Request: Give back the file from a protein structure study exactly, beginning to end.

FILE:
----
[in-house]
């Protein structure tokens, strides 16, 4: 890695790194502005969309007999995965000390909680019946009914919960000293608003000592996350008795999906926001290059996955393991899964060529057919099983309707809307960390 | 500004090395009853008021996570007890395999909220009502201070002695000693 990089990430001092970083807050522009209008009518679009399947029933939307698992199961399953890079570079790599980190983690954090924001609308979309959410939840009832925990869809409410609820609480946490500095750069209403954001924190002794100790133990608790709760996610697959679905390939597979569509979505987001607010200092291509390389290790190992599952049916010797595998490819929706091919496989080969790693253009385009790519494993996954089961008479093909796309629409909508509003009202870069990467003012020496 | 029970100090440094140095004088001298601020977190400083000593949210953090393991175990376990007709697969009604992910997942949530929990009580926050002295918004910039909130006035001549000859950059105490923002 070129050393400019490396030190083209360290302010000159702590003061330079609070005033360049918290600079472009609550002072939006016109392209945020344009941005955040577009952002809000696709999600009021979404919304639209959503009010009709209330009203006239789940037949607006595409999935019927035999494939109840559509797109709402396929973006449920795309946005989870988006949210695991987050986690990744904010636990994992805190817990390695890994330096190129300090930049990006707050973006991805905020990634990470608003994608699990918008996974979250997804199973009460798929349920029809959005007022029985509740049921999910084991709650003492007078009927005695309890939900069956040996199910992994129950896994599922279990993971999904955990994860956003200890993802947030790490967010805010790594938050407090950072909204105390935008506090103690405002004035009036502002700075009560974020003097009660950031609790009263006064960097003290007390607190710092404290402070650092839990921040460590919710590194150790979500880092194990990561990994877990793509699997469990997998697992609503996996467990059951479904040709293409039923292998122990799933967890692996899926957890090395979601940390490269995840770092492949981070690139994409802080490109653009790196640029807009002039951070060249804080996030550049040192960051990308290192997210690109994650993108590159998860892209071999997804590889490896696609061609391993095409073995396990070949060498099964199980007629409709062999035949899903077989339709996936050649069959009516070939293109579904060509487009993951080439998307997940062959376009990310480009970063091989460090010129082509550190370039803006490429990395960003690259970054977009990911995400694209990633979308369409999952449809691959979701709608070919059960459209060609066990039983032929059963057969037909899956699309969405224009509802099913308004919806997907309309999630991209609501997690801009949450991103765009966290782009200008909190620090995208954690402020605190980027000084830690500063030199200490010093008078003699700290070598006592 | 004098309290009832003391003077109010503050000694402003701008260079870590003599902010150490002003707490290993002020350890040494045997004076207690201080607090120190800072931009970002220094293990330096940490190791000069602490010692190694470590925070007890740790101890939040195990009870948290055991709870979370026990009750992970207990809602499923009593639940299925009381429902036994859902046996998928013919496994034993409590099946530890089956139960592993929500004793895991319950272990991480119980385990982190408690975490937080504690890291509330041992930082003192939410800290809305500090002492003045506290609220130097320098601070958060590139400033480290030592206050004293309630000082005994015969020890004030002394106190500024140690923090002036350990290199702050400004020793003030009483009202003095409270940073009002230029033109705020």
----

[in-house]
């Protein structure tokens, strides 16, 4: 890695790194502005969309007999995965000390909680019946009914919960000293608003000592996350008795999906926001290059996955393991899964060529057919099983309707809307960390 | 500004090395009853008021996570007890395999909220009502201070002695000693 990089990430001092970083807050522009209008009518679009399947029933939307698992199961399953890079570079790599980190983690954090924001609308979309959410939840009832925990869809409410609820609480946490500095750069209403954001924190002794100790133990608790709760996610697959679905390939597979569509979505987001607010200092291509390389290790190992599952049916010797595998490819929706091919496989080969790693253009385009790519494993996954089961008479093909796309629409909508509003009202870069990467003012020496 | 029970100090440094140095004088001298601020977190400083000593949210953090393991175990376990007709697969009604992910997942949530929990009580926050002295918004910039909130006035001549000859950059105490923002 070129050393400019490396030190083209360290302010000159702590003061330079609070005033360049918290600079472009609550002072939006016109392209945020344009941005955040577009952002809000696709999600009021979404919304639209959503009010009709209330009203006239789940037949607006595409999935019927035999494939109840559509797109709402396929973006449920795309946005989870988006949210695991987050986690990744904010636990994992805190817990390695890994330096190129300090930049990006707050973006991805905020990634990470608003994608699990918008996974979250997804199973009460798929349920029809959005007022029985509740049921999910084991709650003492007078009927005695309890939900069956040996199910992994129950896994599922279990993971999904955990994860956003200890993802947030790490967010805010790594938050407090950072909204105390935008506090103690405002004035009036502002700075009560974020003097009660950031609790009263006064960097003290007390607190710092404290402070650092839990921040460590919710590194150790979500880092194990990561990994877990793509699997469990997998697992609503996996467990059951479904040709293409039923292998122990799933967890692996899926957890090395979601940390490269995840770092492949981070690139994409802080490109653009790196640029807009002039951070060249804080996030550049040192960051990308290192997210690109994650993108590159998860892209071999997804590889490896696609061609391993095409073995396990070949060498099964199980007629409709062999035949899903077989339709996936050649069959009516070939293109579904060509487009993951080439998307997940062959376009990310480009970063091989460090010129082509550190370039803006490429990395960003690259970054977009990911995400694209990633979308369409999952449809691959979701709608070919059960459209060609066990039983032929059963057969037909899956699309969405224009509802099913308004919806997907309309999630991209609501997690801009949450991103765009966290782009200008909190620090995208954690402020605190980027000084830690500063030199200490010093008078003699700290070598006592 | 004098309290009832003391003077109010503050000694402003701008260079870590003599902010150490002003707490290993002020350890040494045997004076207690201080607090120190800072931009970002220094293990330096940490190791000069602490010692190694470590925070007890740790101890939040195990009870948290055991709870979370026990009750992970207990809602499923009593639940299925009381429902036994859902046996998928013919496994034993409590099946530890089956139960592993929500004793895991319950272990991480119980385990982190408690975490937080504690890291509330041992930082003192939410800290809305500090002492003045506290609220130097320098601070958060590139400033480290030592206050004293309630000082005994015969020890004030002394106190500024140690923090002036350990290199702050400004020793003030009483009202003095409270940073009002230029033109705020």